How did your Black Friday shopping go? Did it help you shake off the turkey coma?
We hope so because we’re going to need your full attention for this week’s edition of the Social Sphere. Pinterest makes a big leap with its new small business shop, and Twitter now allows users to hide tweet replies. Facebook wants to pay for your viewpoints, and Instagram breaks down how posts make it to its coveted explorer page. Let’s jump in:
Following months of testing, Twitter is finally rolling out a feature to hide tweet replies to all users. This comes from the request of users throughout many years. They’ve also announced recently that they will begin deactivating inactive accounts to both clear up dormant accounts and free desired user profile names.
Pinterest just launched “The Small Business Shop,” aimed at creating a marketplace for their small business owners ahead of the holiday season. Users can now discover and shop from 17 unique small businesses, “hand-curated” by Pinterest. Click the link above to learn more.
Many individual Instagram users have thrived after finding placement on its touted Explore page. This week, Instagram offered a little insight into how that process works. Before any account can be viewed by the masses on the Explore page, it must first pass two critical screenings processes. The first is a candidate generation stage (known as the sourcing stage), and the second is the ranking stage. It’s unclear if you can properly optimize a post to meet these criteria, but you can learn more in the link above.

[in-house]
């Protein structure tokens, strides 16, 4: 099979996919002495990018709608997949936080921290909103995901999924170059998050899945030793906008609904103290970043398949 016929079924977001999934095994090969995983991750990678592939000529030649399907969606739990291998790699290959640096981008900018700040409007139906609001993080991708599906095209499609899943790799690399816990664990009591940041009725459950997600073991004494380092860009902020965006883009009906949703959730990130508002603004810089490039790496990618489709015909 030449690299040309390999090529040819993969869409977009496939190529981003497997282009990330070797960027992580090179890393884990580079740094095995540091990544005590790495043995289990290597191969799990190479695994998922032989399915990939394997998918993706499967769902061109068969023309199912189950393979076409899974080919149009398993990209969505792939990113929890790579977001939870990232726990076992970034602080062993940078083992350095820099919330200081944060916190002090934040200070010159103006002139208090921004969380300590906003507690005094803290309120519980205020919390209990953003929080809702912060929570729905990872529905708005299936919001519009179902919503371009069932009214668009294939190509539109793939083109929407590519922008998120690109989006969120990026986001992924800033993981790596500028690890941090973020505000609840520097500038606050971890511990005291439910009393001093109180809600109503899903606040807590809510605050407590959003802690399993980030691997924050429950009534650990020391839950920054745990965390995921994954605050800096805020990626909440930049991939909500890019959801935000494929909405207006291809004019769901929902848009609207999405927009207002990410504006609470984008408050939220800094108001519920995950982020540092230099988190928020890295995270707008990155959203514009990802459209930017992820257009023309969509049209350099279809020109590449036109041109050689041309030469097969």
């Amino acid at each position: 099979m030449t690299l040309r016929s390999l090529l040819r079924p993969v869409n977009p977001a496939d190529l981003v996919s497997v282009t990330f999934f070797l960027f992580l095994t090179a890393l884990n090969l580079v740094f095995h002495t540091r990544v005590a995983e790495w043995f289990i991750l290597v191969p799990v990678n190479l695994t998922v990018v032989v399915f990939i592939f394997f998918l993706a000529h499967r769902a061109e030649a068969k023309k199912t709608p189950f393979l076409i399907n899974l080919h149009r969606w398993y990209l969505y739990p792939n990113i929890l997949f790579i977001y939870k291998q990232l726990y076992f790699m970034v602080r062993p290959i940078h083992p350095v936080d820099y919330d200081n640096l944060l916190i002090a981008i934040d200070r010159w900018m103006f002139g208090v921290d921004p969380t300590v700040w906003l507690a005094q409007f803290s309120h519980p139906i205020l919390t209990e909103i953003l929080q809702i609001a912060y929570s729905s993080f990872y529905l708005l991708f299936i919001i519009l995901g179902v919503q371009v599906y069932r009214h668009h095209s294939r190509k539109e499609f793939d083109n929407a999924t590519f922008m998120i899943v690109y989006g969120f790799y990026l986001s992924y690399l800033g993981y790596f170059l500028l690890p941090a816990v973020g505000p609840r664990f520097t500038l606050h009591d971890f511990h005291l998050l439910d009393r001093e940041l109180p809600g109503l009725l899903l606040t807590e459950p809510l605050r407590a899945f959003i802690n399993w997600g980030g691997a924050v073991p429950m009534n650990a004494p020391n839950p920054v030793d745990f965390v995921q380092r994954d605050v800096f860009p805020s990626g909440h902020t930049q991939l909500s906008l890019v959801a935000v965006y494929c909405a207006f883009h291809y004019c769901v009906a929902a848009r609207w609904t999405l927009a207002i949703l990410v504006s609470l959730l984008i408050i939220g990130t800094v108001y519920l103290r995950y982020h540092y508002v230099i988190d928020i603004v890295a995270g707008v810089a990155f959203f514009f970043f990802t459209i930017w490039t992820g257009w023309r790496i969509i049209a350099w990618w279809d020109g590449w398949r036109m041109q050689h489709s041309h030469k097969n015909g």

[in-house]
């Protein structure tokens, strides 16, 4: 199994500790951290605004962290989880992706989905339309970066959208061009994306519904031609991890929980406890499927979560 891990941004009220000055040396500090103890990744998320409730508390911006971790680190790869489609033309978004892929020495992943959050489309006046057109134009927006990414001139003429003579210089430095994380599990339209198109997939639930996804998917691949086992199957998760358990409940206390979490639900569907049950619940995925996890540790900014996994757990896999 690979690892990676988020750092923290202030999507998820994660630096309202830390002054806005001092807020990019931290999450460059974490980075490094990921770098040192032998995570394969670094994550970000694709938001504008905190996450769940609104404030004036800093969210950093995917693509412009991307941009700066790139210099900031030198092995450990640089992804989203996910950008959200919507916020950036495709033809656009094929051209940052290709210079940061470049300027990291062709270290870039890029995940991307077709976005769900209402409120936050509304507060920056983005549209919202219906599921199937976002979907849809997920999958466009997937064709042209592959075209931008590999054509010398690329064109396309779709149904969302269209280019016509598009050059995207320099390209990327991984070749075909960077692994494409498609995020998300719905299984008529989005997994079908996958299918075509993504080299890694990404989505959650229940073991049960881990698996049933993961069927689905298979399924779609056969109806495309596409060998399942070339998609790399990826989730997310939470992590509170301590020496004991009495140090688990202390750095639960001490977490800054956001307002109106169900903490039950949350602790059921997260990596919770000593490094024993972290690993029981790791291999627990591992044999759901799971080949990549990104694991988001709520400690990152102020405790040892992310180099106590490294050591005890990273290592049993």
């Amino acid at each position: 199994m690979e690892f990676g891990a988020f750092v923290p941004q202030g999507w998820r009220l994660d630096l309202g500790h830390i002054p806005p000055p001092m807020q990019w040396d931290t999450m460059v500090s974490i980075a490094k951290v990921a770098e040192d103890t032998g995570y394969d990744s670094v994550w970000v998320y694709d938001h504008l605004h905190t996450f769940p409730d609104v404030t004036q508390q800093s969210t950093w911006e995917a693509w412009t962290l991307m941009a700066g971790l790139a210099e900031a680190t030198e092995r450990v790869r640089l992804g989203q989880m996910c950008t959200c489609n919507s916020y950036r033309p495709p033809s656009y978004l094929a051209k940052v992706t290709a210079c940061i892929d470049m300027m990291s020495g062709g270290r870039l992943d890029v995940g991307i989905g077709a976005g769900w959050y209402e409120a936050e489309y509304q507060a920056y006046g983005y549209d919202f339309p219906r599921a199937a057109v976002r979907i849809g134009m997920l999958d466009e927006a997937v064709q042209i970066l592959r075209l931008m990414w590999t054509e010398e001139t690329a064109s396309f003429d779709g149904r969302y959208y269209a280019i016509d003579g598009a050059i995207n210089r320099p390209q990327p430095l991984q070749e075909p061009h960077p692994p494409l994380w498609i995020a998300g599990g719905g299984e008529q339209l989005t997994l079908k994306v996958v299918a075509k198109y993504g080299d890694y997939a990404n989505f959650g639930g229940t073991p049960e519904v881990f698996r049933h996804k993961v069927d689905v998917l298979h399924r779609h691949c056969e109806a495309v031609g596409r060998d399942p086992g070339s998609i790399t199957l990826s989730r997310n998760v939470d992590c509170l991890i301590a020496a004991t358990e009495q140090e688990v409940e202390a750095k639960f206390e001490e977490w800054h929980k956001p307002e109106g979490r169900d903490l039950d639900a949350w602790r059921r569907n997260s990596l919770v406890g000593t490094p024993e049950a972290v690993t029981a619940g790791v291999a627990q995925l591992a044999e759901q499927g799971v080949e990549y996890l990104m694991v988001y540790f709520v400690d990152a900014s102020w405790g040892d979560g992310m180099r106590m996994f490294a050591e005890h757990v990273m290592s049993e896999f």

Facebook has launched a new market research app in the App Store, and Google Play called Viewpoints. The app’s premise is to use your views to help them change the world of technology. You can make some coin by simply sharing your views with Facebook. Once you’ve set up an account, you’ll be asked to join groups where you can take surveys that earn you points that essentially translate into cash.
If you’re a business owner and the shopping habits of generation-z are of great value to you, Snapchat recently published a detailed infographic that may serve you. Aside from heading back to stores instead of predominately shopping online, Gen-Z doesn’t stress nearly as much about holiday shopping as their elders. Moreover, they’re more likely to buy (and spend generously) on gifts for friends as opposed to older counterparts. But the most impressive figure goes back to Gen-Z doing a majority of their shopping in-store. Could Gen-Z help save big-box retailers?
If you’re already thinking about your social media strategy for 2020, LinkedIn has provided some insights as part of its 2019 statistic wrap-up. Details from the year-end wrap highlights that nearly 60 million monthly active users access LinkedIn on a desktop as opposed to 20 million who tap in from mobile. This year, 54% of all LinkedIn users were male, while 46% were women. Posts with links received 200% more engagement while posts that ended in a question received 50% more engagement. More than 3 million users share content on LinkedIn weekly.
That’s it for this week in the Social Sphere. Enjoy the weekend and check back with us next Friday for more of the most important social media news around the web.
The PLANOLY app and web platform simplifies social media marketing by allowing you to visually plan, schedule, and analyze your Instagram and Pinterest content.
For past editions of the Social Sphere, visit here.